An experimental cancer drug made 100% of rectal cancers disappear in a small trial, allowing subjects to avoid the standard treatment of chemotherapy and surgery . “Some scientists say these kinds of results have never been seen in the history of cancer research.” 100% is hard to believe; the 95% confidence interval was 74 to 100. Whatever the true percentage, if this study is confirmed, it may represent a real game-changer, a revolution in cancer therapy at least for some patients.

Standard treatment

Locally advanced rectal cancer is typically managed with a combination of adjuvant chemotherapy and radiation followed by surgery. Only a quarter of patients have a complete response, and the side effects and complications can be devastating. A substantial percentage of patients develop bowel, urinary, and sexual dysfunction; infertility; and altered quality of life. Resection of the rectum often involves a permanent colostomy. Some patients have been unable to leave home for decades because of fecal incontinence and shame. A non-surgical treatment would be life-altering for these patients. The new trial appears to show that 100% of them can be cured without surgery. 

Mismatch repair deficiency

Up to 10% of rectal adenocarcinomas are mismatch-repair deficient and respond poorly to standard treatment regimens. They have mutations in genes that would normally correct mistakes made when DNA is copied in a cell. Immune checkpoint blockade has been shown to be a highly effective first-line treatment for cancers with mismatch repair deficiency. On the basis of benefits seen in metastatic disease, the authors of the new study hypothesized that single-agent programmed death1 (PD-1) blockade might be beneficial for patients with mismatch-repair-deficient locally advanced rectal cancer. They found that it was beneficial beyond their wildest dreams.

Study design and results

This was a small study published in The New England Journal of Medicine on June 23, 2022; the planned enrollment was 30 patients, but only 12 patients had completed the protocol at the time of publication. It was a small prospective single-group phase 2 study. Dostarlimab (brand name Jemperli) is a monoclonal antibody that was granted accelerated approval in April, 2021 for adults with mismatch repair deficient (dMMR) recurrent or advanced solid tumors, as determined by an FDA-approved test, that have progressed on or following prior treatment and who have no satisfactory alternative treatment options.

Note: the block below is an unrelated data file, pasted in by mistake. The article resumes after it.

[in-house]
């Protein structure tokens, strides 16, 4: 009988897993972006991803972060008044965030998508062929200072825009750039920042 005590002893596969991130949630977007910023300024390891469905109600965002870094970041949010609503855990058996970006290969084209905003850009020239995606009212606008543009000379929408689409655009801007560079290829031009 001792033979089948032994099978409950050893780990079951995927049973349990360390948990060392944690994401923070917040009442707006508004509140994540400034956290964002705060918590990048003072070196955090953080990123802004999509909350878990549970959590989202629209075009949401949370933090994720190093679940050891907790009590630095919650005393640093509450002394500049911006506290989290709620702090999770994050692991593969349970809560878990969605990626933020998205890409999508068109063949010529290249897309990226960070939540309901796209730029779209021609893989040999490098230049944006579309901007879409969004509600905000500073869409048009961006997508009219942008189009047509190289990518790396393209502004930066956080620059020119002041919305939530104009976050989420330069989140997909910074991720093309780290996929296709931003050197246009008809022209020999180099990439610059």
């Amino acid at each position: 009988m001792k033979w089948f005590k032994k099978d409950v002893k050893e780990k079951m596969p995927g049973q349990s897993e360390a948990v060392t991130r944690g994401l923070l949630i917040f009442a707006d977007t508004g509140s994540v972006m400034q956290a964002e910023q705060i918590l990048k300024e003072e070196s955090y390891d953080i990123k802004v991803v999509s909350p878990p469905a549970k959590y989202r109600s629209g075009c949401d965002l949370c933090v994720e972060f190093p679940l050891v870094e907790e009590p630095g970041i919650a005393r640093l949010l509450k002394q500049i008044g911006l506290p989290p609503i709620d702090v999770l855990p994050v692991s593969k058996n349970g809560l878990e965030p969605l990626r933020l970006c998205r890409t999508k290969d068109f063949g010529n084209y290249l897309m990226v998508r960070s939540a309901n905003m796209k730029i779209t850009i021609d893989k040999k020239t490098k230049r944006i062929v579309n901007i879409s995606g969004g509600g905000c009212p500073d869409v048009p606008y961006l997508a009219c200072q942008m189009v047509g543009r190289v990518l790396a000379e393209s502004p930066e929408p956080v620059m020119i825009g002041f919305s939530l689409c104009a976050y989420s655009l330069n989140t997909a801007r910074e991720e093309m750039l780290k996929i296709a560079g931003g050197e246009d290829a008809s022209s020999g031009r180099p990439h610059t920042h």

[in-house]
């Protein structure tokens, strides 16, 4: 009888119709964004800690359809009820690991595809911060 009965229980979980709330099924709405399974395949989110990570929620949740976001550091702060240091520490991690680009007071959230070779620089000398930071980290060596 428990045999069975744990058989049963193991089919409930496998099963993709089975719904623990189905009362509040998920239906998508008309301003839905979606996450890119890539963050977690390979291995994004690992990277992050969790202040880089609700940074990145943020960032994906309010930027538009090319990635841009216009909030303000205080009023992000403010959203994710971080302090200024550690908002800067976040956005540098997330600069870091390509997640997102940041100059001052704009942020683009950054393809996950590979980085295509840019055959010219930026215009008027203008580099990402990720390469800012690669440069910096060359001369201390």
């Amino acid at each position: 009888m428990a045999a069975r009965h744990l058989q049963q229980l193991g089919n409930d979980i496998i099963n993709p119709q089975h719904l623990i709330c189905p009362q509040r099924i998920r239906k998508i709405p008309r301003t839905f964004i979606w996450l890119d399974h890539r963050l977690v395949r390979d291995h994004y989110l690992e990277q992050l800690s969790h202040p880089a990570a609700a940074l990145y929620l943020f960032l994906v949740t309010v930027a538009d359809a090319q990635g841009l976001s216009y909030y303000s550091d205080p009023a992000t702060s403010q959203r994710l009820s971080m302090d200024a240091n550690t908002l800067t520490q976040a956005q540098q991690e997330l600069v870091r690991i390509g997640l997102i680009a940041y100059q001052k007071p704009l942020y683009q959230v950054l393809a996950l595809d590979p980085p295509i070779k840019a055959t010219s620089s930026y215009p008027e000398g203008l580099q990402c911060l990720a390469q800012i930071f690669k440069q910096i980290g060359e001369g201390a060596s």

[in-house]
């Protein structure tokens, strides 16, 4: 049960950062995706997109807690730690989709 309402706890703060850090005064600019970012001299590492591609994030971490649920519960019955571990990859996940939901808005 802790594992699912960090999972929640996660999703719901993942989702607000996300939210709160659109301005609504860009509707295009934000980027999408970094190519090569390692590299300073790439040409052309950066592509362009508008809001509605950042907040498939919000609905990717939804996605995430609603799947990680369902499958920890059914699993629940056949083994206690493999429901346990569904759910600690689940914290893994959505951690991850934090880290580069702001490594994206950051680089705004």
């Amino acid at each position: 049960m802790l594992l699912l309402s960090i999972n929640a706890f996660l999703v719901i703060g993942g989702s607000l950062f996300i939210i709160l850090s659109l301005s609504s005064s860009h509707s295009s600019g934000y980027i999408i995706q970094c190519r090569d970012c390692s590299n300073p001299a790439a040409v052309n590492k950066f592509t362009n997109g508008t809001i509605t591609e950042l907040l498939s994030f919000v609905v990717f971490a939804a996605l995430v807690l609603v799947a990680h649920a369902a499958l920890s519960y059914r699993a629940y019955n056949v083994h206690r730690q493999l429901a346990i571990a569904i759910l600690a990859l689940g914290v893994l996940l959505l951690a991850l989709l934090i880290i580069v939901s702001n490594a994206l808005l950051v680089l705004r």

Subjects were given IV doses of 500 mg dostarlimab every 3 weeks for 6 months. The plan was to follow this with radiation, chemotherapy, and surgery; but patients who had a complete clinical response did not require further treatment. Only a complete clinical response could be evaluated; evaluation of a complete pathological response was impossible without surgery. All of the subjects in the trial had a complete clinical response. There was no recurrence of disease during a median follow-up time of 12 months; surveillance is ongoing. Adverse events were common, but none were serious events classified as grade 3 or higher. Therapeutic responses were rapid; symptoms resolved within 9 weeks in 81% of patients.

Before treatment

After treatment

It’s not cheap

The price of one dose is over $11,000. Still, considering the savings in human suffering and the financial costs of standard treatment, it might turn out to be a bargain.

Conclusion: very encouraging but will require more study 

I still find it hard to believe the reported cure rate of 100%. But I am cautiously optimistic and look forward to further studies. This is a new non-operative approach to treatment of a subgroup of rectal cancer patients, and it might be applicable to as many as 4-5% of all cancer patients. It may represent a real revolution in cancer treatment.

 

Author

  • Harriet Hall, MD also known as The SkepDoc, is a retired family physician who writes about pseudoscience and questionable medical practices. She received her BA and MD from the University of Washington, did her internship in the Air Force (the second female ever to do so),  and was the first female graduate of the Air Force family practice residency at Eglin Air Force Base. During a long career as an Air Force physician, she held various positions from flight surgeon to DBMS (Director of Base Medical Services) and did everything from delivering babies to taking the controls of a B-52. She retired with the rank of Colonel.  In 2008 she published her memoirs, Women Aren't Supposed to Fly.

Posted by Harriet Hall

Harriet Hall, MD also known as The SkepDoc, is a retired family physician who writes about pseudoscience and questionable medical practices. She received her BA and MD from the University of Washington, did her internship in the Air Force (the second female ever to do so),  and was the first female graduate of the Air Force family practice residency at Eglin Air Force Base. During a long career as an Air Force physician, she held various positions from flight surgeon to DBMS (Director of Base Medical Services) and did everything from delivering babies to taking the controls of a B-52. She retired with the rank of Colonel.  In 2008 she published her memoirs, Women Aren't Supposed to Fly.